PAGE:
Public financing of elections
If we're going to contemplate driving a stake through Buckley v. Valeo, shouldn't we go all the way and require full public financing of elections?
Wouldn't that ensure elections are more about ideas and responsiveness to constituents' concerns, rather than shooting slickly produced 30-second spots that are drilled into the public consciousness through heavy rotation?
Again, this is the kind of issue I don't discuss in the book, since it's not a "hard-wired" part of our current Constitution. The Supreme Court, of course, is split 5-4 on the constitutionality of relevant legislation, but I'm blessedly not very interested in what the Supreme Court says inasmuch as I'm focusing on how we might best design new constitutional provisions in lieu of the currently existing ones.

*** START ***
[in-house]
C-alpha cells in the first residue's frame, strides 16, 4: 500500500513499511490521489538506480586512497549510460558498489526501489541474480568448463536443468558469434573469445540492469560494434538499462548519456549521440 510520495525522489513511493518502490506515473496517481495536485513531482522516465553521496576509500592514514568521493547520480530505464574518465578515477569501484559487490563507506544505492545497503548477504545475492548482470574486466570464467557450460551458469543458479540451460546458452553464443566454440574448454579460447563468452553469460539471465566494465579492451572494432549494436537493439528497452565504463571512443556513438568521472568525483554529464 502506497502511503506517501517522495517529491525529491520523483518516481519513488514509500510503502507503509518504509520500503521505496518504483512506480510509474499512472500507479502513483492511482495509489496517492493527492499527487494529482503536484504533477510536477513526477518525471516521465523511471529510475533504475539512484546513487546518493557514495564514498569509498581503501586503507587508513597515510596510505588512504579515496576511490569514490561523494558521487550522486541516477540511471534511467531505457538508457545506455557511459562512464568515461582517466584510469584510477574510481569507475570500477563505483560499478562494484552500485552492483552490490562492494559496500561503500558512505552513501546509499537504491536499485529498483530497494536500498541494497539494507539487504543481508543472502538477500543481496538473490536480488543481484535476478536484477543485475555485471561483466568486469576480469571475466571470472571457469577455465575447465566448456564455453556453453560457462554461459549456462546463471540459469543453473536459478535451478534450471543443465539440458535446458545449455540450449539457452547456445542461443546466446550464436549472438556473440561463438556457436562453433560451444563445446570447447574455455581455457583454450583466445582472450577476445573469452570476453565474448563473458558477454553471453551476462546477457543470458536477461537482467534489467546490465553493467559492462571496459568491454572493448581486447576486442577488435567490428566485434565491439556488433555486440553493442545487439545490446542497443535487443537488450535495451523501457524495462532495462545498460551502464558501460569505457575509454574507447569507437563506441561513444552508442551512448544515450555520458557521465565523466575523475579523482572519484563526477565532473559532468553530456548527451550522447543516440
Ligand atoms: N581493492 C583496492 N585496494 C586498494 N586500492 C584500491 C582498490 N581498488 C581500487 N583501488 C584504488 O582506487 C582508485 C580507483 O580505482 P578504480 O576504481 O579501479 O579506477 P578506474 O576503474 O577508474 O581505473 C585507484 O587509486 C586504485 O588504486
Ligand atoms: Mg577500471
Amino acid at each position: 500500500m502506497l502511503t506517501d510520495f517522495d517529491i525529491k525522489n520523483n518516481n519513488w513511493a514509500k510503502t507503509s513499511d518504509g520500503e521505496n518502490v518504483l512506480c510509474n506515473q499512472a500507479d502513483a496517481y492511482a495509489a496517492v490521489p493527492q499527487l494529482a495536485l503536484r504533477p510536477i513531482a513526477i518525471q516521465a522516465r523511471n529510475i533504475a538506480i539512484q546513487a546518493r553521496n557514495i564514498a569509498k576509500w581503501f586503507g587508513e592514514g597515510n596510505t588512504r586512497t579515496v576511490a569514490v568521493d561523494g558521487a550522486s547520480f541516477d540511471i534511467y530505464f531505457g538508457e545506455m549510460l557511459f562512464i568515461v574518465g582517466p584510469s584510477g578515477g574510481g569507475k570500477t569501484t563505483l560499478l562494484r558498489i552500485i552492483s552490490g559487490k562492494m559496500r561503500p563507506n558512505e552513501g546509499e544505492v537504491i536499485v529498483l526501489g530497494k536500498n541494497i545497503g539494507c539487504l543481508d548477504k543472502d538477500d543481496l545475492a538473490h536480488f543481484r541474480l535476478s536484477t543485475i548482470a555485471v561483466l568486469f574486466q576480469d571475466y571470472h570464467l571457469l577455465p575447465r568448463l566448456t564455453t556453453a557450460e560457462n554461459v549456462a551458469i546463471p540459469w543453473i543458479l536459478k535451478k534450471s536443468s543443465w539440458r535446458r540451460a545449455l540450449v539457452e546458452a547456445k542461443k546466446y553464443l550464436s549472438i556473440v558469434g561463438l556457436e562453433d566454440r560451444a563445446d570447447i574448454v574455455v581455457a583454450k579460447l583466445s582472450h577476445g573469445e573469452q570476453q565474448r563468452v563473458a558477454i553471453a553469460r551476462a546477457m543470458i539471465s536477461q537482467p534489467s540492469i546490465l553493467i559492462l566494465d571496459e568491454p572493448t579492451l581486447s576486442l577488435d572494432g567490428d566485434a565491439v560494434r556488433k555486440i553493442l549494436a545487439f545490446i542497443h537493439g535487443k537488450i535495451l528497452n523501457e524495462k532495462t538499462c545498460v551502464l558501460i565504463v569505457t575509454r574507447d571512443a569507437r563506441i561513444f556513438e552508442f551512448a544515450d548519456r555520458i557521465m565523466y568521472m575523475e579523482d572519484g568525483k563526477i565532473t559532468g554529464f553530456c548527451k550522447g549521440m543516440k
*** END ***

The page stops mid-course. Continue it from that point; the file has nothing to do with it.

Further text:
Larry Sabato has an extensive discussion of campaign financing in his book A More Perfect Constitution. One of his proposals is to "[r]eform campaign financing by permitting Congress to pass reasonable limitations on campaign spending by the wealthy from their family fortunes, and mandate partial public financing for general election House and Senate campaigns."
I have other things I must do today, but I certainly expect to return to the remaining posts and comments in the next couple of days and respond.